Is it any wonder that Amazon workers routinely refer to the company as “the beast” and founder Jeff Bezos, the world’s second richest man, as a “union buster?”
It’s not as though progressives aren’t also aware of Amazon’s woke hypocrisy, if only to produce virtue-signaling thought pieces for The Atlantic, perhaps.
As writer Adam Serwer astutely noted in a critical article for the publication from a polarly opposed perspective from my own, “The Amazon unionization campaign illustrates the two-faced nature of corporate branding.”
He explains, “As college-educated Americans have trended Democratic, many corporations have utilized an inclusive sheen to sell their products even as they insist on exploitative conditions for their workers, the better to alleviate the guilty consciences of wealthy liberals who might consider taking their money elsewhere.”
He is, on this point, absolutely correct.
While Serwer went on to make what I’d generously describe as dubious claims about the right-wing, partisan critique of “woke capital,” he unwittingly struck what should be a unifying point between ideologues on both ends of the political spectrum.
Of this “woke capital,” he asserted, “It does not truly exist. It is branding. It is superficial. It is merely another means to profit. That profit-motive can be bent to serve the public interest, but not when corporations have few checks on their influence.”
This is, of course, where Serwer, were he more open-minded, might find emphatic agreement among conservatives, centrists, and classical liberals.
After all, let’s not ignore the fact that it was Amazon Web Services that kicked social media platform Parler off of its servers in the wake of January 6, with virtually no evidence that the platform had hosted any illegal or subversive activity, as was its claim.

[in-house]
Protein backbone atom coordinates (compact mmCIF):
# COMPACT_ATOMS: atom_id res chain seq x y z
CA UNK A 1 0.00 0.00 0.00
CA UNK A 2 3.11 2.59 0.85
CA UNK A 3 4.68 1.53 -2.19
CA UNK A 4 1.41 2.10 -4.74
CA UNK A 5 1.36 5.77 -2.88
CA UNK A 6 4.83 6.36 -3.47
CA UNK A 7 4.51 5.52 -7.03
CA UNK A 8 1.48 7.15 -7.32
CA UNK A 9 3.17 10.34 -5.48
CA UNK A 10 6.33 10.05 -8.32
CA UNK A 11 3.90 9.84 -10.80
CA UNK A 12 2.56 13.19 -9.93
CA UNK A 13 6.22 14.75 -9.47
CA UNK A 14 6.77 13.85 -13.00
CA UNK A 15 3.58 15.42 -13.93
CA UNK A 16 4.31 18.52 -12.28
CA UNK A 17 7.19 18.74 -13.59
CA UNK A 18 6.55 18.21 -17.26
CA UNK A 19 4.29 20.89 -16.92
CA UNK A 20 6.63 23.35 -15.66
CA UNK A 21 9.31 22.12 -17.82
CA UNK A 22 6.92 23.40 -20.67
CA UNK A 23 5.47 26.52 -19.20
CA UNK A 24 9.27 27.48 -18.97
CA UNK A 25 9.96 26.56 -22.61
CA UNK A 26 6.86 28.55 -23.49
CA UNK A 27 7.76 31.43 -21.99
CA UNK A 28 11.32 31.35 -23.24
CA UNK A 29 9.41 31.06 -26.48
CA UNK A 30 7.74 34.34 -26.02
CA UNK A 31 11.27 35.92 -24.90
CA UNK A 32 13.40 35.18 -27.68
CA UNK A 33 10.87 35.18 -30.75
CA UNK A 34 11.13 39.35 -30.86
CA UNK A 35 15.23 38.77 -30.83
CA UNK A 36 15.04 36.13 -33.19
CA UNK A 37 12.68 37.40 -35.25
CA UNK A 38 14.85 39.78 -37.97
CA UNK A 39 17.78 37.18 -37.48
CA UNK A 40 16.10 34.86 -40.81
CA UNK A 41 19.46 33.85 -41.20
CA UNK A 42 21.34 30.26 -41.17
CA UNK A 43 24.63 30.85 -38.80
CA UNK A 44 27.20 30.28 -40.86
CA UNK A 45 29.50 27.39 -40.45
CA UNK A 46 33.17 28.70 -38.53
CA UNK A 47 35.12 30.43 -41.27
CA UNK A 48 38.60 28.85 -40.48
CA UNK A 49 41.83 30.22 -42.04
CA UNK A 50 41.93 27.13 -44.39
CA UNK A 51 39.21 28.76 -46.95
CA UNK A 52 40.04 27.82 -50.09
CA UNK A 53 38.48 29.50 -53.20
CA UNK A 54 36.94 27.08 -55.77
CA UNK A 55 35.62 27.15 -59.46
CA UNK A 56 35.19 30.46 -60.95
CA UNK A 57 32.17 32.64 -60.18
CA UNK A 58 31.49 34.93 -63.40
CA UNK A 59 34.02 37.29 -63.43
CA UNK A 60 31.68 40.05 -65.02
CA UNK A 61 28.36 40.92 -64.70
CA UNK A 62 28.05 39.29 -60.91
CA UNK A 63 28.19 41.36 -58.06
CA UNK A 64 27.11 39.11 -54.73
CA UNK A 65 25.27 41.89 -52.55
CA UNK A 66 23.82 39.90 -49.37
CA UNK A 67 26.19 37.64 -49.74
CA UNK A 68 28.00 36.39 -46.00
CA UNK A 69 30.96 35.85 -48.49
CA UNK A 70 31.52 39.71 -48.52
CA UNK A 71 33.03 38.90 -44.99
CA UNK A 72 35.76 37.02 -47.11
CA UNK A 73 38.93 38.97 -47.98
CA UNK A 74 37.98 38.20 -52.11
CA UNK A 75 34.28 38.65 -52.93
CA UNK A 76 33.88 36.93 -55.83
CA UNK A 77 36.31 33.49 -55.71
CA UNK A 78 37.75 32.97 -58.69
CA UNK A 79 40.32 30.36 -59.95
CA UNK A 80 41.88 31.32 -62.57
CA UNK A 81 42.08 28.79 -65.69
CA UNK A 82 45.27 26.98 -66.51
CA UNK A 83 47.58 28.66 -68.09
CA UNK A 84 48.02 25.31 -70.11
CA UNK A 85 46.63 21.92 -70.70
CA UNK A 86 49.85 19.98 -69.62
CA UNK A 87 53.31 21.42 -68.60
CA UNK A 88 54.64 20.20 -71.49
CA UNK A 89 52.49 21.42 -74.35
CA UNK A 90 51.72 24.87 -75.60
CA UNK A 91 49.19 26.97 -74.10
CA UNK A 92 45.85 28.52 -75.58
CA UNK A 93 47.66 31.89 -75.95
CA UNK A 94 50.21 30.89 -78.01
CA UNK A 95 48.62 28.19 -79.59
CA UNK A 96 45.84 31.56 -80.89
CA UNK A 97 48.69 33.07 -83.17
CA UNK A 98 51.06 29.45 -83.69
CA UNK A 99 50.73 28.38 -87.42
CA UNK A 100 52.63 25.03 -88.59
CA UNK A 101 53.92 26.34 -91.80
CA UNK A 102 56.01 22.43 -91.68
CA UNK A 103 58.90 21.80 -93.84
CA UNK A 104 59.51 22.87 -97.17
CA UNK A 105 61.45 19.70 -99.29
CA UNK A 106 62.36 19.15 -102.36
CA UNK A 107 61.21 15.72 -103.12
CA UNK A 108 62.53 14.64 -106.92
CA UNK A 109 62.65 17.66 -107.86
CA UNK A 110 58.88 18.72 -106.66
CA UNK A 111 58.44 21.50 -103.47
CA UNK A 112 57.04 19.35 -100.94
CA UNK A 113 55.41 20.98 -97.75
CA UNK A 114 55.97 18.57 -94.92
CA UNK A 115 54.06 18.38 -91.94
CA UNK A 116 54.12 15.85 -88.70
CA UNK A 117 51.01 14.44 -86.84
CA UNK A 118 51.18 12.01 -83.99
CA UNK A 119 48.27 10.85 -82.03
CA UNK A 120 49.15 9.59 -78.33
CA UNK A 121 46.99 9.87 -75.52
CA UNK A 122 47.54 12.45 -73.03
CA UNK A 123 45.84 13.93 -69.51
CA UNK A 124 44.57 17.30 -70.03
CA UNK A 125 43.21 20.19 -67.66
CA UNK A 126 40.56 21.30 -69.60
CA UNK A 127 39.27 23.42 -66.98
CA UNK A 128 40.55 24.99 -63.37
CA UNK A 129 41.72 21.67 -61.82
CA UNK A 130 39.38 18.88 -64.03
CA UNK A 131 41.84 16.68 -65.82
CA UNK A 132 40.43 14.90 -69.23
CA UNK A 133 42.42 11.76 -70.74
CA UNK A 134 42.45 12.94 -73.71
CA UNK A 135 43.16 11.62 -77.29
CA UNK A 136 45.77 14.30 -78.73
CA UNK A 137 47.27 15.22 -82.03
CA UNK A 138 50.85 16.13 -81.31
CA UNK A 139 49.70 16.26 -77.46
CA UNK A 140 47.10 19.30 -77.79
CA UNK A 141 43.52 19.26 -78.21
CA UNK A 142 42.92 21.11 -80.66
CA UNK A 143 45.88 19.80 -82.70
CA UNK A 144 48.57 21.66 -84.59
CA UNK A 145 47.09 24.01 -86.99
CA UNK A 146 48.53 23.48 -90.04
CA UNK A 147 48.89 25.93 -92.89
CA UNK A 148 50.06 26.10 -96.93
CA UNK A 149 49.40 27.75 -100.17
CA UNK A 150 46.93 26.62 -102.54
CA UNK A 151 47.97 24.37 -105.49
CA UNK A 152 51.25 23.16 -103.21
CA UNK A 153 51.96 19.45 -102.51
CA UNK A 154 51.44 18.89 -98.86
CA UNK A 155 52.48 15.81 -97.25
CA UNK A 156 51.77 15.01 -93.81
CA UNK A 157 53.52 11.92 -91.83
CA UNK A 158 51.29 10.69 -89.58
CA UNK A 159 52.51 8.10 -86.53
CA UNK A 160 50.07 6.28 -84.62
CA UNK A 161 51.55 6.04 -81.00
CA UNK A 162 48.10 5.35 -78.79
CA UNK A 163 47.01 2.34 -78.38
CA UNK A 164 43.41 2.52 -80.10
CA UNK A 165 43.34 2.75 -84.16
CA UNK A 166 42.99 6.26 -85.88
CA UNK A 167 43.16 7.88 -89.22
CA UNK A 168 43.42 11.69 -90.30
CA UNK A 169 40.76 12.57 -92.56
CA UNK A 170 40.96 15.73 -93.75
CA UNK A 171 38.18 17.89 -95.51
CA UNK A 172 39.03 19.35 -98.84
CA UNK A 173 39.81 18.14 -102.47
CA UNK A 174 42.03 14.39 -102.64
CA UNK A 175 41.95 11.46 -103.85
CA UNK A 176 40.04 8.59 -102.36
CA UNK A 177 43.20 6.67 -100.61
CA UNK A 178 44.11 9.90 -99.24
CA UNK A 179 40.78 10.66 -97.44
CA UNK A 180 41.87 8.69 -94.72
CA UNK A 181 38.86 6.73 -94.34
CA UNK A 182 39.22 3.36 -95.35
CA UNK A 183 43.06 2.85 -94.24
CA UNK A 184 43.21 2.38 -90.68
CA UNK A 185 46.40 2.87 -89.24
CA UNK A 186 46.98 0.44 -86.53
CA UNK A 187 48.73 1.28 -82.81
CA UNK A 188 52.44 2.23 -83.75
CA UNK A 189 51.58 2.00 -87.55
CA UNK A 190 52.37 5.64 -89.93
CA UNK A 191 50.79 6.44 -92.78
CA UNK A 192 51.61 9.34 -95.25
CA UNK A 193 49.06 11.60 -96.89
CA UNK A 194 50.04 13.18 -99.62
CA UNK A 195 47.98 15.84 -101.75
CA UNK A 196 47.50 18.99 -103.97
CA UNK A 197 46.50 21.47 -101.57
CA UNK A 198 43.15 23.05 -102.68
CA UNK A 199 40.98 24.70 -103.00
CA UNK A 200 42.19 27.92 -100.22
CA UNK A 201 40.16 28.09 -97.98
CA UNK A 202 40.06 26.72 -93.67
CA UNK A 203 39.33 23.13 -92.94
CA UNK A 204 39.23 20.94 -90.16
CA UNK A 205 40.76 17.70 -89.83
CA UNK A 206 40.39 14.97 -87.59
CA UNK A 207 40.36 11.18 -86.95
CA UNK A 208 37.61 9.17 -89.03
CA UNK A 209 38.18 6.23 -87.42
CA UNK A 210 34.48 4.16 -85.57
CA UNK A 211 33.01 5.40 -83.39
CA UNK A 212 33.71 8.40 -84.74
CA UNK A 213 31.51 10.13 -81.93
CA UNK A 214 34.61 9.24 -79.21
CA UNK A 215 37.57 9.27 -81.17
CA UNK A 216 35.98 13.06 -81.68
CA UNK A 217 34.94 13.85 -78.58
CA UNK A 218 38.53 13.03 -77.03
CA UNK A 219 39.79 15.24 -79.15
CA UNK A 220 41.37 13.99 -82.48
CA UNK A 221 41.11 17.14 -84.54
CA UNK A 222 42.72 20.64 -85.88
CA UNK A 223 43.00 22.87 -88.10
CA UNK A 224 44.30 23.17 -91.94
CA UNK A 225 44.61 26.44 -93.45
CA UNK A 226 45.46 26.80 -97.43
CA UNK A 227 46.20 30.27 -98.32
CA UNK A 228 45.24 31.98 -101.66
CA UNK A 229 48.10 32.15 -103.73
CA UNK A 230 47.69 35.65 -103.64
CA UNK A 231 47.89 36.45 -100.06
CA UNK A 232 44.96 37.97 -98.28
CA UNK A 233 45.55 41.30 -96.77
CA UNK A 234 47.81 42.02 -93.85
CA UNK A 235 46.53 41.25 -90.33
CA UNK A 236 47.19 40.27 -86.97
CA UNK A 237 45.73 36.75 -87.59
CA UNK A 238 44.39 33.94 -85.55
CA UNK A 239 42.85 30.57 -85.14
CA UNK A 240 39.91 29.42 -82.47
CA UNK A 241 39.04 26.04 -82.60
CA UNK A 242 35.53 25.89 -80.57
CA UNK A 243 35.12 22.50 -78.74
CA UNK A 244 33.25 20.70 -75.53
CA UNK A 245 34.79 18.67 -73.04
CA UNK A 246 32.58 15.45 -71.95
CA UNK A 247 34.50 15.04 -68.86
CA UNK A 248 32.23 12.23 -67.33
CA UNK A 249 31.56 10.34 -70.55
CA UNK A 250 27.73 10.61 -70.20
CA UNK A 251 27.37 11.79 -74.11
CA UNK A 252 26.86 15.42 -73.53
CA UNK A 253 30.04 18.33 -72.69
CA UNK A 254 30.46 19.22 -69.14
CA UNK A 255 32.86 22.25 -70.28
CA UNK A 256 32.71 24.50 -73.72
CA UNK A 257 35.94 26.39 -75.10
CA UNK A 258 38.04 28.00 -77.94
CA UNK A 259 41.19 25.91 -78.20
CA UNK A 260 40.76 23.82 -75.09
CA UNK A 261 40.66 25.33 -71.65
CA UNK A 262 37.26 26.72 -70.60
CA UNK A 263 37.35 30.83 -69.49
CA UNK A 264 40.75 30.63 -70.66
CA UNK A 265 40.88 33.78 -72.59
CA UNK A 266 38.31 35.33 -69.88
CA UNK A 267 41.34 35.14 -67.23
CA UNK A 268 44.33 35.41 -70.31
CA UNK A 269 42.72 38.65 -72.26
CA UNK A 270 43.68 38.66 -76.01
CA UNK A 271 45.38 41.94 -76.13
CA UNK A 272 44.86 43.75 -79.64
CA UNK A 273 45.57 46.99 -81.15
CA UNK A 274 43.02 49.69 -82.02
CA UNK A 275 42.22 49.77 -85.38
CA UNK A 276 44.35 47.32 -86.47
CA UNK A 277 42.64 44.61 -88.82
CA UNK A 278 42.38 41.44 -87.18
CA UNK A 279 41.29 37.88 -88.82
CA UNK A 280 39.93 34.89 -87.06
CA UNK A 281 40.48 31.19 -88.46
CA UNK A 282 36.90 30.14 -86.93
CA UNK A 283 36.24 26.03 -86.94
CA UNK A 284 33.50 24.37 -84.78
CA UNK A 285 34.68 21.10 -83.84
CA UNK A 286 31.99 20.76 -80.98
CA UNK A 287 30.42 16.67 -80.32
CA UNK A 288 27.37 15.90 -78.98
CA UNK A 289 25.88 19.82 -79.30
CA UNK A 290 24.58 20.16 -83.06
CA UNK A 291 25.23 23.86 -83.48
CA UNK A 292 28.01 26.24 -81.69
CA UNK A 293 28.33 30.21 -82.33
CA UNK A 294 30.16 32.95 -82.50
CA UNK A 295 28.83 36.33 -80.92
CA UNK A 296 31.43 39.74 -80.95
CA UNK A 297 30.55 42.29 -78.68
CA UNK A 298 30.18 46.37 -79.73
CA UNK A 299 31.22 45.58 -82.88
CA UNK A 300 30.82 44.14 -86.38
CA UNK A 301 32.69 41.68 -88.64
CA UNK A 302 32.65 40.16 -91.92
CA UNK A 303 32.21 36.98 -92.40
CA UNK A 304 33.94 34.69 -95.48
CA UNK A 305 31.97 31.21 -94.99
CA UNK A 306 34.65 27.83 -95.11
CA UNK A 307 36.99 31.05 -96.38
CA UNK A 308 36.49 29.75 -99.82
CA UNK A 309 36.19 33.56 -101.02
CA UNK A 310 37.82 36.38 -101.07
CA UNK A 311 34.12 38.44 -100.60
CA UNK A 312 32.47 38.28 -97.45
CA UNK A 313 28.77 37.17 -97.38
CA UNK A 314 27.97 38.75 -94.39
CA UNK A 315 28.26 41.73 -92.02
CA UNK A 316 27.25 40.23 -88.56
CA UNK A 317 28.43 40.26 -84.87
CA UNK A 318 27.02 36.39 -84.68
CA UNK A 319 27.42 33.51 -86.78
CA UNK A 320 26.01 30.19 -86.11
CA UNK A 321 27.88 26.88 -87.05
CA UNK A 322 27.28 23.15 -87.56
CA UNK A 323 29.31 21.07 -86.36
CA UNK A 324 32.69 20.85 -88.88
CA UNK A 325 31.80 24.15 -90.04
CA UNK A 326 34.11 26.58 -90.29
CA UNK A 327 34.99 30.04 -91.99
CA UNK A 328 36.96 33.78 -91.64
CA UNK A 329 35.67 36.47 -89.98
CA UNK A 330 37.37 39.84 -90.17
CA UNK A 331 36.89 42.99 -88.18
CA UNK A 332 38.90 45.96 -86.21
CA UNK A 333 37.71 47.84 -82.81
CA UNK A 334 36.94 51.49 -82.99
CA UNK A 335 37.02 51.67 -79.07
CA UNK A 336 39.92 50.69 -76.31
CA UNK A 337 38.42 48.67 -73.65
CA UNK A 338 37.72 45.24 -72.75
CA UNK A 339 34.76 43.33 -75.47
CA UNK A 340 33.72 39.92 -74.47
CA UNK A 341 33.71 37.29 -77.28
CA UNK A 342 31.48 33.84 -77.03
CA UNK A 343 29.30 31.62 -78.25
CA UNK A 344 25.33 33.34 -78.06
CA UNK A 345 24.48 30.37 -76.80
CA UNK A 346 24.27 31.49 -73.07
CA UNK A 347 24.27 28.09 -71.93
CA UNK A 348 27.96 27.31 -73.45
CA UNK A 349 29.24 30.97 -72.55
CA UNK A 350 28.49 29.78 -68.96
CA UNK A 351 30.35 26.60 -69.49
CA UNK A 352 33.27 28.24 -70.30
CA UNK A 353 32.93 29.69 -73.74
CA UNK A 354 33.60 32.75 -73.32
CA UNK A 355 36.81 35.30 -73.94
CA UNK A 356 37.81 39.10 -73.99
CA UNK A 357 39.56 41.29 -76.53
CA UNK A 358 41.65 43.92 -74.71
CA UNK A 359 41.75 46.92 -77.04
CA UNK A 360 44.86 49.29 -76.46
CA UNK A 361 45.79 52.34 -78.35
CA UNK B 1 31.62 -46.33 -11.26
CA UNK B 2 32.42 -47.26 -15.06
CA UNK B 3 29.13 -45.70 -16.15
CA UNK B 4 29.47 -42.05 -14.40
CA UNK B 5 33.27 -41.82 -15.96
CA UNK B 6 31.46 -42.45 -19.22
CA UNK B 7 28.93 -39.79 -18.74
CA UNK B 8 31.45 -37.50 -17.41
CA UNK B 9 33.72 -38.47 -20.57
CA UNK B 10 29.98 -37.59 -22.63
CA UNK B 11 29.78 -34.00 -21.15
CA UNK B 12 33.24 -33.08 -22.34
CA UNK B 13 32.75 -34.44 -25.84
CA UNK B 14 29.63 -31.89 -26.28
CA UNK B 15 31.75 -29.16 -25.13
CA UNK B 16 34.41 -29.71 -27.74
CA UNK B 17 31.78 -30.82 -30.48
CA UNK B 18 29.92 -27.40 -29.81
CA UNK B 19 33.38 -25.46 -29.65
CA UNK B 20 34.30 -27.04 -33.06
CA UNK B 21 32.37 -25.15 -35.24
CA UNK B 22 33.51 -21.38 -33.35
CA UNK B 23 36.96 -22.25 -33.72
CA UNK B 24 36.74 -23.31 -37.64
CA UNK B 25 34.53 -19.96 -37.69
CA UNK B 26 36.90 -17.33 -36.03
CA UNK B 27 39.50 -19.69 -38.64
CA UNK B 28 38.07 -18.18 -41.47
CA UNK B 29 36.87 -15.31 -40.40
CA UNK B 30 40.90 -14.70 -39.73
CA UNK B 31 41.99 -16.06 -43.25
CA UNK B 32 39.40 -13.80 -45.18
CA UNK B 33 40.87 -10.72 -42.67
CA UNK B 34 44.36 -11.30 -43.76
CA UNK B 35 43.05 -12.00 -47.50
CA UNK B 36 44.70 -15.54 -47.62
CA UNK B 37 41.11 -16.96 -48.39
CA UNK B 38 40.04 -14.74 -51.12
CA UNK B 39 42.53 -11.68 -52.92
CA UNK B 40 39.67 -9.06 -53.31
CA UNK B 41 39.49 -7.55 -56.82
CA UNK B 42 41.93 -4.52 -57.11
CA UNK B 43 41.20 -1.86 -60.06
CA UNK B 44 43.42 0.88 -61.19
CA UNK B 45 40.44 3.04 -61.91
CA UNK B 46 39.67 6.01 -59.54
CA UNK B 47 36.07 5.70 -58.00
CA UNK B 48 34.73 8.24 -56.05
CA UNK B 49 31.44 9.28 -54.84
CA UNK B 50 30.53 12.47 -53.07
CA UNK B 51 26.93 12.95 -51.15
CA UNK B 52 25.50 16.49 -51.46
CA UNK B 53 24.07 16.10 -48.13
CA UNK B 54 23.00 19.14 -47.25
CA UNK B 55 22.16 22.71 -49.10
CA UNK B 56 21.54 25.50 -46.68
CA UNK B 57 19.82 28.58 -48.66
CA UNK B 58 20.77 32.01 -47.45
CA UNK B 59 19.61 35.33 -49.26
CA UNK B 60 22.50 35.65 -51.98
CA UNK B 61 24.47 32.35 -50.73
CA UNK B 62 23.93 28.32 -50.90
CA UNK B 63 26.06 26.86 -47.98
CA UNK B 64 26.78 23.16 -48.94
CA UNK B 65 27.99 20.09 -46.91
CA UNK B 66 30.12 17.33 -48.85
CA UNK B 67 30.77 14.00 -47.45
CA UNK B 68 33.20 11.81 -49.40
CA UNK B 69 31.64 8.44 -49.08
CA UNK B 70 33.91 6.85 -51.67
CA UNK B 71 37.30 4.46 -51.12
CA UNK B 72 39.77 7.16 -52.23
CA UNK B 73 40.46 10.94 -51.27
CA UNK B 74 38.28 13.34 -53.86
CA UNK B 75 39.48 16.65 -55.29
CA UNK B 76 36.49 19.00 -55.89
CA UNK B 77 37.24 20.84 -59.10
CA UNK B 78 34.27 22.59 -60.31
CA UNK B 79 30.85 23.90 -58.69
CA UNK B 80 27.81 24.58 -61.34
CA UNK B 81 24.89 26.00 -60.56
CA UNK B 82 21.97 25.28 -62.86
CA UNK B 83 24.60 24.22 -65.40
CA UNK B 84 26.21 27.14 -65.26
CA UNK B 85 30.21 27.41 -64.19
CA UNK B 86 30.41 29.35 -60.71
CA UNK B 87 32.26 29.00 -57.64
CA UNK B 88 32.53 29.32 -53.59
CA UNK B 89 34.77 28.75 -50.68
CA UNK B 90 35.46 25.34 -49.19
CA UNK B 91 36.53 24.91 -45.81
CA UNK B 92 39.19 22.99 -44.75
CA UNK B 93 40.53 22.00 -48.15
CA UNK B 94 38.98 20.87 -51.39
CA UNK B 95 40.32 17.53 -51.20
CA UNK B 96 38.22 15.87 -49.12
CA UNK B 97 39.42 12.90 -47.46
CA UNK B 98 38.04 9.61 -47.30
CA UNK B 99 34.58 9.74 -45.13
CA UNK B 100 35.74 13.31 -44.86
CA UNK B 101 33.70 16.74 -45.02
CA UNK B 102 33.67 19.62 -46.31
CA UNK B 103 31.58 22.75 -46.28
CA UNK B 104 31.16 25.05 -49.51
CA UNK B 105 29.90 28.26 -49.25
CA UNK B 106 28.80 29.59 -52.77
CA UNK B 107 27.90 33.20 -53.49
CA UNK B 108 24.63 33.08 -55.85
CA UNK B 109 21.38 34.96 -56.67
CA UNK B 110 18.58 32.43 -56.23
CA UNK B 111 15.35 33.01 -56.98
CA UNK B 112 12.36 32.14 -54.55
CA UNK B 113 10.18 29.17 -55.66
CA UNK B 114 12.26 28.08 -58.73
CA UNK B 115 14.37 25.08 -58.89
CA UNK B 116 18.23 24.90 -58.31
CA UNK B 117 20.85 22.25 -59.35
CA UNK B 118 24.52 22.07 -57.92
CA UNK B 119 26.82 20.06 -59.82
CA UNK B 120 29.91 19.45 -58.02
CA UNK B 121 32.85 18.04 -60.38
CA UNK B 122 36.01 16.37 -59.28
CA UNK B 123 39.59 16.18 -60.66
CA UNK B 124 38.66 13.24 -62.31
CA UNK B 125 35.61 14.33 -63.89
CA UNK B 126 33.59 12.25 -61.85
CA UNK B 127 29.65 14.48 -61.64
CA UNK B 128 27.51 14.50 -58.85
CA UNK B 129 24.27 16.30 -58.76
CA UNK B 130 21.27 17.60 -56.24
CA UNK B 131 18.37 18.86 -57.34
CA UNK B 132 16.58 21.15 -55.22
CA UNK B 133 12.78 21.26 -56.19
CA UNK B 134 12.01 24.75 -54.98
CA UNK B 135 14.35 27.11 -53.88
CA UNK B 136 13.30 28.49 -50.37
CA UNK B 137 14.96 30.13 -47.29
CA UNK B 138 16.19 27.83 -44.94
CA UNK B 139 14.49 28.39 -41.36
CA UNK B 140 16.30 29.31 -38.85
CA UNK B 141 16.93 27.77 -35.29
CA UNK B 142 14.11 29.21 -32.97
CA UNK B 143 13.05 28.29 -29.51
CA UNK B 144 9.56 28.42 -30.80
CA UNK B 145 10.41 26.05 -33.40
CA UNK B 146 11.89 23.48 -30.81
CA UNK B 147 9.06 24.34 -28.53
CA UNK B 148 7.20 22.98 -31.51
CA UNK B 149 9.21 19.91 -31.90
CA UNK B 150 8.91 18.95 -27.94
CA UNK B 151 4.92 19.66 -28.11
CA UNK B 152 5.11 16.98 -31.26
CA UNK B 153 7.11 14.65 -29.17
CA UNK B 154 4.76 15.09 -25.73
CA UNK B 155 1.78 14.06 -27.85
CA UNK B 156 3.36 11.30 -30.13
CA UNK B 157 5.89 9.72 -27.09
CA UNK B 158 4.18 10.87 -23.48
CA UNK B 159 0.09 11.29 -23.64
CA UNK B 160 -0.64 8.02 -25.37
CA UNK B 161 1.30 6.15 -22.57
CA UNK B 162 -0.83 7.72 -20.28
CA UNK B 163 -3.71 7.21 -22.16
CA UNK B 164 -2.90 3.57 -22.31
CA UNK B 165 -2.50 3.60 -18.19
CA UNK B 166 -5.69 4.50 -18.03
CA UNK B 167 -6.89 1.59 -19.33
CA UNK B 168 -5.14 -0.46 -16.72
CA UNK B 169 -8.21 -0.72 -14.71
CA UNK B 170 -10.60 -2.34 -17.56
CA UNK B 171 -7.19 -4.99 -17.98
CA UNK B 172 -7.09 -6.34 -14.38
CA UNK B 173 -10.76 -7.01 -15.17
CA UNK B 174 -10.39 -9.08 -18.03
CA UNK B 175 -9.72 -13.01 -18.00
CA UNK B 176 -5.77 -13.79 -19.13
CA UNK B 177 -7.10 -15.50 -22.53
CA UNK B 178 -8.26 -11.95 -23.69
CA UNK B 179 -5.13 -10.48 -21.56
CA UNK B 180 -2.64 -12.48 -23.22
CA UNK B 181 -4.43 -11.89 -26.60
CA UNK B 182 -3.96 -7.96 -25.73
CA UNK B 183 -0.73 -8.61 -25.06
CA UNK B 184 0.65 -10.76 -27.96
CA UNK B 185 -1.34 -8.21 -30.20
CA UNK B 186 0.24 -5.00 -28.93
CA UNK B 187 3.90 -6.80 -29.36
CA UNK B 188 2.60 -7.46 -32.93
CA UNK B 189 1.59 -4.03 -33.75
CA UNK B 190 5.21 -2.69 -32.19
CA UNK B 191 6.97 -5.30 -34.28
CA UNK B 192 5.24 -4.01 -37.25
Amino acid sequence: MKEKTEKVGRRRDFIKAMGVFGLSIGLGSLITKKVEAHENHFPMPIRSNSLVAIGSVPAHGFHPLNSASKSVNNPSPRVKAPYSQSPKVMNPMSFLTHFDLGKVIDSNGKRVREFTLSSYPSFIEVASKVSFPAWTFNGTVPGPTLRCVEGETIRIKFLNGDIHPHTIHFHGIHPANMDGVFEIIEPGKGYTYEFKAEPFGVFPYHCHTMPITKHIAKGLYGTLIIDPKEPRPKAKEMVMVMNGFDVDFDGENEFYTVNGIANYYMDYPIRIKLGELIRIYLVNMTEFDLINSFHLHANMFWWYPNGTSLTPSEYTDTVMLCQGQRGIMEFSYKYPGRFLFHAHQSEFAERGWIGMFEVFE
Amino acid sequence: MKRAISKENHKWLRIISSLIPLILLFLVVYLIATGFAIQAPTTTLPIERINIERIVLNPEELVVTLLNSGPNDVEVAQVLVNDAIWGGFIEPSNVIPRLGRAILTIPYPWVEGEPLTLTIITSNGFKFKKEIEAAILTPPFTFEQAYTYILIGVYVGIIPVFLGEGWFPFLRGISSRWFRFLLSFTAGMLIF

The right isn’t simply angry to see gay pride flags when they log on to Amazon to reorder printer paper. Conservatives have been raising Cain, with little more than dismissive scorn from Atlantic writers and their ilk, about the implications of Big Tech companies like Amazon, Apple, Google, Facebook, and Twitter, suppressing and silencing views deemed to be unsavory for public consumption by the same woke ideological machine they use to inspire their superficial marketing tactics.
Amazon’s empire wields enormous power over public influence — in addition to being the largest private employer in the United States — so free speech purists, constitutional conservatives, pro-Trump loyalists, and left-wing intellectuals, socialist politicians, and working-class heroes alike all should have valid concerns about their business practices and methods.
Perhaps it’s time Americans stop viewing concerns over massively powerful companies and the interests of workers in such strictly partisan terms, and, most importantly, in assuming that woke ideology is producing fruit in the way of creating equality, fairness, and anti-discrimination. Clearly, it’s not. Just ask the majority-minority workforce at Amazon’s Bessemer plant in Alabama.
If we stopped bickering over the flags we sport in our social media profiles or which politicians we back in the ballot box long enough, we’d realize that checking the power of Big Tech and corporate America is in the best interests of everyone in this country. Then, perhaps, at long last, we could finally arrive at a solution to achieve just that.